He took a random video produced in Texas and turned it into one of the most successful children's franchises in history -- can you say Barney, the purple dinosaur? -- but in some ways Larry Rifkin's biggest discovery was the University of Connecticut women's basketball team.
"It's a tough call, really," said Rifkin, the senior programming executive at Connecticut Public Television. "Barney, of course, is a huge international thing. UConn's impact here on CPTV is actually far greater.
"Connecticut basketball defines us. I daresay there isn't another public station in America and very few commercial ones that have a franchise so essential to their being in the community."
Back in 1995, several months before UConn won its first NCAA basketball championship, Rifkin and CPTV outbid all the other Connecticut stations for the right to broadcast women's games. The price: a then-staggering $2.28 million for three years. In retrospect, it was a shrewd investment.
Rifkin calls the UConn women's basketball a serial drama, a series of changing characters, but not changing success.
"From Rebecca (Lobo) to Nykesha (Sales) to Svet (Svetlana Abrosimova) to Shea (Ralph), we fall in love with them and then they leave," Rifkin said. "All these wonderful characters with more always right behind them. Last year they were actually underdogs, and with Diana (Taurasi) they found a way to win. Now, they're favorites again."
You can say that again.
Indeed, both of UConn's basketball teams will be favorites this season. When the national preseason polls come out at the end of October (men's) and early November (women's), Connecticut is expected to be ranked No. 1 in both. This happened only one other time in 1999, when the Huskies of both genders were again dual preseason favorites.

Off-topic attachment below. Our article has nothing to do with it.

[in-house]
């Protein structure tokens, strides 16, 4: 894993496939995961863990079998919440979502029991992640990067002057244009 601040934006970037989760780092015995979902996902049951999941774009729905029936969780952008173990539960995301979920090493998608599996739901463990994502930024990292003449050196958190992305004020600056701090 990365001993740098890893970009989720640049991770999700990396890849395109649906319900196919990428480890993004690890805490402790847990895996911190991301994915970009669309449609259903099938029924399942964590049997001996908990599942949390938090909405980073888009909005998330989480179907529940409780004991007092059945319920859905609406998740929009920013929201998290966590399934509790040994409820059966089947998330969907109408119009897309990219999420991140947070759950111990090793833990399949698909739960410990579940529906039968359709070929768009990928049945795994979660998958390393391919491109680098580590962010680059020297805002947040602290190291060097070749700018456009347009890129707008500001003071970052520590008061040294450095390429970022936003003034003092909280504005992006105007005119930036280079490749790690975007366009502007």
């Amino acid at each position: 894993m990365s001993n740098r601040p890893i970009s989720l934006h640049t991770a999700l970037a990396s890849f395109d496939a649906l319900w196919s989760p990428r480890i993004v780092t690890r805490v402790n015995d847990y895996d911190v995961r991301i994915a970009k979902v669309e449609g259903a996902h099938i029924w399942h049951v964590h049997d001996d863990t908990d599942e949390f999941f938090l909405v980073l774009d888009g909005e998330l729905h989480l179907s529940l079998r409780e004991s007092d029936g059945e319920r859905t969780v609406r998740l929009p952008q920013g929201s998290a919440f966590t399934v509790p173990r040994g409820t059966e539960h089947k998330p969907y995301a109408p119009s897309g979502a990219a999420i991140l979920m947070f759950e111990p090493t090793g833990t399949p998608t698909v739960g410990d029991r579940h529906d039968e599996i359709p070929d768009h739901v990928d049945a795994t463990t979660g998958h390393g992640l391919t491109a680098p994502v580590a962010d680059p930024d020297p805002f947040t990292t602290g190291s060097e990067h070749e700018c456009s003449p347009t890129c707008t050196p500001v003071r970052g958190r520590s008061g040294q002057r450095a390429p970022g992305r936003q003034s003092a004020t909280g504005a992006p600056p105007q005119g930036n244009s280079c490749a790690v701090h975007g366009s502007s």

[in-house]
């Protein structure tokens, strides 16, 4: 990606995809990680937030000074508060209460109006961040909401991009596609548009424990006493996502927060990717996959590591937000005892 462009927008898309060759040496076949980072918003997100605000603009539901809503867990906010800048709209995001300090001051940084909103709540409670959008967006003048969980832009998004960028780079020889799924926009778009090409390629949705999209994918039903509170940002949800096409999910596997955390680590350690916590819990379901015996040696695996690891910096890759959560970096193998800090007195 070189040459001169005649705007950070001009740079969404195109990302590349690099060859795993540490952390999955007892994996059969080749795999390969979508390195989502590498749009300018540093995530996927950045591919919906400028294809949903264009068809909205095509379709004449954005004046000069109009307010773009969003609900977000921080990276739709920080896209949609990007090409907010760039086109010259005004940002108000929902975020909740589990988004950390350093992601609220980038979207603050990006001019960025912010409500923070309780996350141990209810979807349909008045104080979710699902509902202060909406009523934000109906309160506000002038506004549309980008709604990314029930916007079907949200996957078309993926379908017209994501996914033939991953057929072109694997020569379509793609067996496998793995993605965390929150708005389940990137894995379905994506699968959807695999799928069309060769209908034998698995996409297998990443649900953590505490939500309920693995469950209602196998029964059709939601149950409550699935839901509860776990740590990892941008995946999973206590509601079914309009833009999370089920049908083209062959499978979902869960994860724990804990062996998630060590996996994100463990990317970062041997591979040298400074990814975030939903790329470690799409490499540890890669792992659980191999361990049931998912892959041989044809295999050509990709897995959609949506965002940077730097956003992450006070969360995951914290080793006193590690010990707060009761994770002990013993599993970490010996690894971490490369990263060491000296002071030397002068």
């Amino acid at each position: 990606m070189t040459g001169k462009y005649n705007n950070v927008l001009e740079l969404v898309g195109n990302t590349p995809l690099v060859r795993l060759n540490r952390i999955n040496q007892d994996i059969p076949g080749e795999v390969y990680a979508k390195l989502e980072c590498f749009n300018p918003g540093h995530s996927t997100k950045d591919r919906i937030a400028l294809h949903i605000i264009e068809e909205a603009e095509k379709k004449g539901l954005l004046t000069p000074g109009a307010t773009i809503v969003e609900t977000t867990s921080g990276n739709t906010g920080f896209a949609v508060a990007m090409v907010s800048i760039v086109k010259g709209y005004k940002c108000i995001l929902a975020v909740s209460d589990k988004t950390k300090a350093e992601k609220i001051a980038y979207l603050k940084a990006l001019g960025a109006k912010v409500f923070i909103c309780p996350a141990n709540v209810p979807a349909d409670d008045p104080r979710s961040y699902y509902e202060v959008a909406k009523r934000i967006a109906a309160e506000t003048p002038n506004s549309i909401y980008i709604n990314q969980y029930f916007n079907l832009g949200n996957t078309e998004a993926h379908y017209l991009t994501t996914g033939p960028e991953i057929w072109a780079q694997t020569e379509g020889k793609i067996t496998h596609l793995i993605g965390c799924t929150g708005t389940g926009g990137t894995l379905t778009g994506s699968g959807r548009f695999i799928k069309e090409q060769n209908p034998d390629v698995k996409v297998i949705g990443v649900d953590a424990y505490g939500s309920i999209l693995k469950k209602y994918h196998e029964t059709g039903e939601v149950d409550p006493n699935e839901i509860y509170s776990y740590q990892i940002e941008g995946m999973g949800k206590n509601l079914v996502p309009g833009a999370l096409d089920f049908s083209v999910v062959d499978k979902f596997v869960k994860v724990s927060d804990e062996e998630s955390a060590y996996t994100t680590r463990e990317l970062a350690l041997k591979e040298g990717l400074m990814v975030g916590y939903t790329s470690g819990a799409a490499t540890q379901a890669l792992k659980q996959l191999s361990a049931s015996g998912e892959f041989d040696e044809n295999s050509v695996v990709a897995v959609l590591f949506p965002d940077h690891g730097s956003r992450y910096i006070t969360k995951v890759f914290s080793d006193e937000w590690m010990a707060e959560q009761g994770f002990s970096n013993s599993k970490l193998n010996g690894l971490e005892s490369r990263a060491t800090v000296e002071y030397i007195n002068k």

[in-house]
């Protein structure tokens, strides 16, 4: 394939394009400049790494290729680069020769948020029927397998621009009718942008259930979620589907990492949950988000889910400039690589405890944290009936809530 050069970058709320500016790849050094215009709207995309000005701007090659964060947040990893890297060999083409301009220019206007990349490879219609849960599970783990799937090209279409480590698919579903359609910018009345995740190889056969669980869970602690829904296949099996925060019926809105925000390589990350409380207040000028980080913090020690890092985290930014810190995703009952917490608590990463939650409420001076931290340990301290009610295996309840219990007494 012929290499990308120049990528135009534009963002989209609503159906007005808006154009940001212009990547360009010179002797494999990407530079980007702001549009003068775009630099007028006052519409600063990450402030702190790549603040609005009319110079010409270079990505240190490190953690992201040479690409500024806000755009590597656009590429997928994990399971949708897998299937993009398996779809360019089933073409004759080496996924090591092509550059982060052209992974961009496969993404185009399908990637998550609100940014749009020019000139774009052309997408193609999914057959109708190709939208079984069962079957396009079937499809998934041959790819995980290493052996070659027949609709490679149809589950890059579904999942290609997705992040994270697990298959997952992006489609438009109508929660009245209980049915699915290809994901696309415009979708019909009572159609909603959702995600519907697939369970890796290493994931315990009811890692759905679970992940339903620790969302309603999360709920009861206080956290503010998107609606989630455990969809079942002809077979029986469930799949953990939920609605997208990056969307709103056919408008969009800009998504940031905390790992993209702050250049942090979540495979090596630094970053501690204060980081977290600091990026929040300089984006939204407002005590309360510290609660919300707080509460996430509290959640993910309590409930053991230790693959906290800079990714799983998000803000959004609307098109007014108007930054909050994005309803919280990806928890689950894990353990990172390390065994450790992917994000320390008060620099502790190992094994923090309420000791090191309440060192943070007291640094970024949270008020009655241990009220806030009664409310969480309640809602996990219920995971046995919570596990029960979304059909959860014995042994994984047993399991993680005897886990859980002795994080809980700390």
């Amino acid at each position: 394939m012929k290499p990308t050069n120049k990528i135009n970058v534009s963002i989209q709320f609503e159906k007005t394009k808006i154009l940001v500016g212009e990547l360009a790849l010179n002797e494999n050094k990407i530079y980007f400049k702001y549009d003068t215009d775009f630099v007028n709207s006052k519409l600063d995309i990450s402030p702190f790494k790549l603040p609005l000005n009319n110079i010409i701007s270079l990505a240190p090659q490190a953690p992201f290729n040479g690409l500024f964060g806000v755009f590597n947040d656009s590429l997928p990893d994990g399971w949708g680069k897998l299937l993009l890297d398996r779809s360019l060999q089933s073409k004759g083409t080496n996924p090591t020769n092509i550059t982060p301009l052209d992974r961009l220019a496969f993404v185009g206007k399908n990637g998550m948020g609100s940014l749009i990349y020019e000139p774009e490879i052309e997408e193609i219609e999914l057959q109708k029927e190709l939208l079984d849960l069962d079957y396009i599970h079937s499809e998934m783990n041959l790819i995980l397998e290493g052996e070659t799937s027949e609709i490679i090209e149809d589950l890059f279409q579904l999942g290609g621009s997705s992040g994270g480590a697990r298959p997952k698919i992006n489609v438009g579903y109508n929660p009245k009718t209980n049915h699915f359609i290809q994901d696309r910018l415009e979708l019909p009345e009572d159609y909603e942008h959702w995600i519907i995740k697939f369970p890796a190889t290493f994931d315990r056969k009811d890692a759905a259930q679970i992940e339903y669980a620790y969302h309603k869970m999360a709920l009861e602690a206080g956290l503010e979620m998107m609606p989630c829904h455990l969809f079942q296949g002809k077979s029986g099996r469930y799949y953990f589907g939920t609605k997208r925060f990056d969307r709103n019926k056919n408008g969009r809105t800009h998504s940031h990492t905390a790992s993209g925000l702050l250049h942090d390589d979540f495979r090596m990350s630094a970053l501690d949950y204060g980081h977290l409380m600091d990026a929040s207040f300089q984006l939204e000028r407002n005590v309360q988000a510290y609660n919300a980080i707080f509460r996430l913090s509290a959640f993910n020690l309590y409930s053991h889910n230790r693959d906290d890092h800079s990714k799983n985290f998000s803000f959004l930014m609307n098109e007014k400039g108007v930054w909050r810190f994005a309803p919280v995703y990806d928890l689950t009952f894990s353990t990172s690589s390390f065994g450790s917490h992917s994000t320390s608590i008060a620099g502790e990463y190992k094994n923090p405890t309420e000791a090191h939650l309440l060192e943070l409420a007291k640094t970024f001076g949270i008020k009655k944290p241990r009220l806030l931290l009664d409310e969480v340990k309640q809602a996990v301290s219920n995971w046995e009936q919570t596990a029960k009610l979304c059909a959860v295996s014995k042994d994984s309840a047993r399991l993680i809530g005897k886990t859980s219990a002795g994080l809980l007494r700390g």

Brace yourself for a dose of overexposure. Spies in Storrs, Conn., report that you'll soon be seeing the likes of Emeka Okafor and Diana Taurasi on the covers of Sports Illustrated and ESPN The Magazine.
Jim Calhoun returns a 23-10 squad that finished No. 11 in the final ESPN/USA Today coaches poll and features national player of the year candidates Okafor and Ben Gordon. Calhoun is aiming for his second national title in six seasons. Geno Auriemma's reigning national champions, led by Taurasi, already the national player of the year as a junior, attempt to win their third consecutive title.
As if folks in the Nutmeg State need any incentive to back their basketball teams. Maybe it's the size -- you can bisect the state from New Haven to Hartford to Enfield in a little more than an hour. Maybe it's the odd-man-out location between Boston and New York. Or maybe it's the fact that there are no major professional teams playing within its borders.
Whatever the reason, a virulent form of Husky Hysteria -- some prefer to call it UConn Madness -- prevails.
It is possible that the state college basketball teams mean more to the people in The Land of Steady Habits than any other athletic team does to its region, which is saying something. Basketball in Indiana? Football in Green Bay, Wis., or Tuscaloosa, Ala.? Women's hoops in Knoxville, Tenn.? They've got nothing on Connecticut basketball.
"I think the only thing comparable might be Penn State football," Calhoun said. "The people here love their basketball. I coach in the best place in America.
"Our goals were to make it a program to be reckoned with in the Big East, and we made it a program to be reckoned with in the nation. I used to tell people that I coached at UConn and they'd say 'Isn't it cold up there?' UConn is no longer up north in Alaska, as in Yukon."
Nobody does it better, on both sides of the (basket)ball, as it were, than Connecticut.